Giving information to co-workers by telephone, in writing, or in person.
42%Leading and encouraging a team
Encouraging and building trust, respect, and cooperation among team members.
42%Scheduling work and activities
Working out the timing of events, programs, and activities, as well as the work of others.
41%Researching and investigating
Looking for, getting and understanding different kinds of information.
41%Coming up with systems and processes
Deciding on goals and figuring out what you need to do to achieve them.
Using your own ideas for developing, designing, or creating something new.
40%Training and teaching others
Understanding the needs of others, developing training programs, and teaching or instructing.
39%Providing office support
Doing day-to-day office work such as filing and processing paperwork.
38%Working with computers
Using computers to program, write software, set up functions, enter data, or process information.
38%Making decisions and solving problems
Using information to work out the best solution and solve problems.
37%Guiding and directing staff
Guiding and directing staff, including setting and monitoring performance standards.
36%Helping and caring for others
Providing personal assistance, medical attention, or emotional support.
34%Managing payments and orders
Monitoring and controlling resources and the spending of money.
Interests and demands
Learn about the daily activities, and physical and social demands faced by workers. Explore the values and work styles that workers rate as most important.
Interests are the style or type of work we prefer to do. All interest areas are shown below.
Starting up and carrying out projects. Leading people and making many decisions. Sometimes require risk taking and often deal with business.
Following set procedures and routines. Working with numbers and details more than with ideas, usually following rules.
Working with people. Helping or providing service to others.
Practical, hands-on work. Often with plants and animals, or materials like wood, tools, and machinery.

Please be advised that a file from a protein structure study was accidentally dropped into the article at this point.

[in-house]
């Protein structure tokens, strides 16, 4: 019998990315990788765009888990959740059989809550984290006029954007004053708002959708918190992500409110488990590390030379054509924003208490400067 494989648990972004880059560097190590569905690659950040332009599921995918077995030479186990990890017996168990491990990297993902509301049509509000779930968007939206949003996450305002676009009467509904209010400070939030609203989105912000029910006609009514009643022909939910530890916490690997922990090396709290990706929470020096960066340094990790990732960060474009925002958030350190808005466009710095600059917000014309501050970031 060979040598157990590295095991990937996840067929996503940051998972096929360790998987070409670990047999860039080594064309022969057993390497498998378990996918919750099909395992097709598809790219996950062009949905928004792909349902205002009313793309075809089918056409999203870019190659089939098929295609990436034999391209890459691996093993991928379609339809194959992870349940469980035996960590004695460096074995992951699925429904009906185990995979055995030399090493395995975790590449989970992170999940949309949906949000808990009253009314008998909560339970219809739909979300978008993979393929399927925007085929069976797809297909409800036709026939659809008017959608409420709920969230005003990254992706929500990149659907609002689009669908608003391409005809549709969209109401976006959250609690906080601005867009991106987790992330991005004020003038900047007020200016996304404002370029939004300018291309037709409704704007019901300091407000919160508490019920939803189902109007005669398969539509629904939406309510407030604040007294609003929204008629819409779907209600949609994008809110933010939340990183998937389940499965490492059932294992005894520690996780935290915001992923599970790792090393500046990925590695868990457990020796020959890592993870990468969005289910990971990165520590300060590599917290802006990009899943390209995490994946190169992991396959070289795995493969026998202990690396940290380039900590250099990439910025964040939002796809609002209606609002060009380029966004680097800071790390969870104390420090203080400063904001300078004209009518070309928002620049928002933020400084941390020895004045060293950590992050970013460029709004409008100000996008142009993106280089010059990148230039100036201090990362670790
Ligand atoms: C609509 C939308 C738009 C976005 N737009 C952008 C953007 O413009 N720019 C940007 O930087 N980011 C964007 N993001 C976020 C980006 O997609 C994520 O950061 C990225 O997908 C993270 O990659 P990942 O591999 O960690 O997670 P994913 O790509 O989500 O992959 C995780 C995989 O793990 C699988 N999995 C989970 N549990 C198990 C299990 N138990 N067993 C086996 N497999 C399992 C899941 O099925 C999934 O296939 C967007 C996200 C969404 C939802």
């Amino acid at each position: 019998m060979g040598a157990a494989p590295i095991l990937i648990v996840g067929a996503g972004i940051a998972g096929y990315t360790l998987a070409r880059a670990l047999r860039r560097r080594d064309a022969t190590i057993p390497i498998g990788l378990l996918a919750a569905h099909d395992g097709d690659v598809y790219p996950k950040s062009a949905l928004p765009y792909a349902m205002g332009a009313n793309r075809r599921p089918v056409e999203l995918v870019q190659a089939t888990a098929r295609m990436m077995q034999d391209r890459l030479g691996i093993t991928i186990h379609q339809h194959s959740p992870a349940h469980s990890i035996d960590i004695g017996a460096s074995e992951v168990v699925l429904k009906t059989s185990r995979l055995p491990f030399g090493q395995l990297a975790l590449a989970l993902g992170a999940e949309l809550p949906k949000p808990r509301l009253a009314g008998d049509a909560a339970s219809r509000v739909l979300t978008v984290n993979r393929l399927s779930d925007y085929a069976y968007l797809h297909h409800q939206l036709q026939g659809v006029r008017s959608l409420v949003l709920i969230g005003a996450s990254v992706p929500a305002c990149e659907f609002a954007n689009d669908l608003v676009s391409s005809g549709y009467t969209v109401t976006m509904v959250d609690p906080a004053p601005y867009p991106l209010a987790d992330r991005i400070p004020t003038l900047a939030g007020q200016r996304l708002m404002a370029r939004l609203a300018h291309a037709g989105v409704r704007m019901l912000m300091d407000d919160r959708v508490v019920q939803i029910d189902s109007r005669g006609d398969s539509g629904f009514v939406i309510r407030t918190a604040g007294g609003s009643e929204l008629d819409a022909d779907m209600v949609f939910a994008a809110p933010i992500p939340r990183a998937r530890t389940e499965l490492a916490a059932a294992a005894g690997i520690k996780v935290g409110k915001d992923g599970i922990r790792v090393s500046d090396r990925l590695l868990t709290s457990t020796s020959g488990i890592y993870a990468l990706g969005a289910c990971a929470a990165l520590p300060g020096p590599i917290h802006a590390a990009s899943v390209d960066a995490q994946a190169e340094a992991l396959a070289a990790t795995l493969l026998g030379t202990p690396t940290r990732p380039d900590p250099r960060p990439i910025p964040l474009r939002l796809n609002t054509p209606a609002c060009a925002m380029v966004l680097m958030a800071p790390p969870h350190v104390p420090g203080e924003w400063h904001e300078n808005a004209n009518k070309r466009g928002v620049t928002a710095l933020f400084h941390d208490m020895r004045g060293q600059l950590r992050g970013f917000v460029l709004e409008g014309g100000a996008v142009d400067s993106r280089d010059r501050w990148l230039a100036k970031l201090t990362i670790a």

Working with forms, designs and patterns. Often need self-expression and can be done without following rules.
Ideas and thinking. Searching for facts and figuring out problems in your head.
Serve and work with others. Workers usually get along well with each other, do things to help other people, and are rarely pressured to do things that go against their sense of right and wrong.
Results oriented. Workers are able to use their strongest abilities, giving them a feeling of accomplishment.
Work alone and make decisions. Workers are able to try out their own ideas, make decisions on their own, and work with little or no supervision.
Job security and good working conditions. There is usually a steady flow of interesting work, and the pay and conditions are generally good.
Advancement and the potential to lead. Workers are recognised for the work that they do, they may give directions and instructions to others, and they are looked up to in their company and their community.
Supportive management that stands behind employees. Workers are treated fairly by their company, they are supported by management, and have supervisors who train them well.
97%Freedom to make decisions
Have freedom to make decision on your own.
Have freedom to decide on tasks, priorities, and goals.
94%Contact with the public
Work with customers or the public.
93%Contact with people
Have contact with people by telephone, face-to-face, or any other way.
Talk on the telephone.
Use electronic mail.
Talk with people face-to-face.
71%Physically close to people
Work physically close to other people.
Compete with others, or be aware of competitive pressures.
67%Letters and memos
Write letters and memos.
Talk to a group of people.
61%Spend time sitting
Spend time sitting at work.
60%Frequent decision making
Frequently make decisions that impact other people.
59%Spend time standing
Spend time standing at work.
57%Impact of decisions
Make decisions that have a large impact on other people.
Work to strict deadlines.
Work with people in a group or team.
49%Angry or unpleasant people
Deal with unpleasant, angry, or rude people.
48%Using your hands to handle, control, or feel
Spend time using your hands to handle, control, or feel objects, tools or controls.
Deal with conflict or disagreements.
O*NET is a trademark of the U.S. Department of Labor, Employment and Training Administration.
The skills and importance ratings on this page are derived from the US Department of Labor O*NET Database Version 21.2, 41-9091.00 - Door-To-Door Sales Workers, News and Street Vendors, and Related Workers.
Links and downloads
Research and reports
The Skills Priority List provides a current labour market rating and a future demand rating for nearly 800 occupations nationally. Current labour market ratings are available for occupations at a state and territory level.
Occupation profiles data are available for download.
The Employment Projections are available for download.